on 9/10/02 10:08 AM, email@example.com at firstname.lastname@example.org wrote:
> You do NOT want any conductors over 12 ft long between
> insulators anywhere near an antenna for 10M. Note that
> the first insulators must be less than 5 ft from the tower
> to meet this requirement since there is continuity through
> the tower.
That's not quite correct. If you look in the ARRL handbook, you can find a
lengths of cable that will be fine. In fact, the ARRL says that 25 feet or
so is about the ideal length. As you get longer and longer, it gets harder
and harder to get a length of wire that is not resonant on frequency.
> I would use Philystran or some other NON-STRETCH
> non-conductor such as a rope that meets these requirements.
I have used regular steel aircraft wire (purchased from Menards or some
place like that) on my roof tower for the last 5 years. It has worked great
and is still in excellent shape.
The anchor points in the house roof are green treated 2x4's about 2.5 feet
long that have been lagged into the roof. I've withstood winds of at least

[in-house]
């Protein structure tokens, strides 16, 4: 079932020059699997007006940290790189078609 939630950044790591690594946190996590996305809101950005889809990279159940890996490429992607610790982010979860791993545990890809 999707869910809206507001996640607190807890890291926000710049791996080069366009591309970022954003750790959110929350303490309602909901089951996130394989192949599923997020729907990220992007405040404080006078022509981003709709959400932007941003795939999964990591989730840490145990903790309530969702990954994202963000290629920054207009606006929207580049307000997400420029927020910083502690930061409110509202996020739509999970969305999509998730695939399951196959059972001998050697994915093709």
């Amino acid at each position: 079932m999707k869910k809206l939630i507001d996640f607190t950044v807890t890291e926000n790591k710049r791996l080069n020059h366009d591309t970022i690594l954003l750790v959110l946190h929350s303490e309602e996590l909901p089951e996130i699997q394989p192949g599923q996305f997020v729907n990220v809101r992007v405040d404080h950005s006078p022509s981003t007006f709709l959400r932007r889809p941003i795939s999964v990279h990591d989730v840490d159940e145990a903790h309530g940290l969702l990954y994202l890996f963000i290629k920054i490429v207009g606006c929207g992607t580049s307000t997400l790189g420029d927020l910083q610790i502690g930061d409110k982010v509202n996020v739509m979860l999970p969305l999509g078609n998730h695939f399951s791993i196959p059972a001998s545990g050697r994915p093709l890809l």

90 mph with that setup and no problems whatsoever. N roof tower is a 14.5
foot tripod and until recently had by TA-33, a UHF beam and a 2m Ringo on
it. The rotor was a Ham IV. I am in the process of erecting some Rohn 25
for that stuff and the roof tower will hold my satellite antennas from now
> How much guy length could you possibly need on a roof top?
> How cheap do you need it to be?
I had a chat with the sales guy from Phillystran at Datyon this year. It
was an enlightening conversation. Kevlar guy wires are not any stronger
than steel. I had thought you could always use a smaller diameter Kevlar
cable than steel - not true. For the Kevlar cables, you will need to use
"big grips" and not cable clamps.
The main thing the sales guy told me was that if I was planning an
installation that I would have up for a long, long time - say more than 10
years, then I should seriously consider investing in his product. But he
said that if I am not necessarily planning on having my setup for that long,
it wouldn't be worth it. The advantages of Kevlar is that it doesn't rust
and is non-conductive. It is about 4 times more expensive.
For a roof tower application, there is no reason why you shouldn't be able
to find a wire length that is not resonant at HF and guy your tower with
NA9D (ex: KE9NA)
Life Member: ARRL, NRA
Member: AMSAT, DXCC
"A life lived in fear is a life half lived."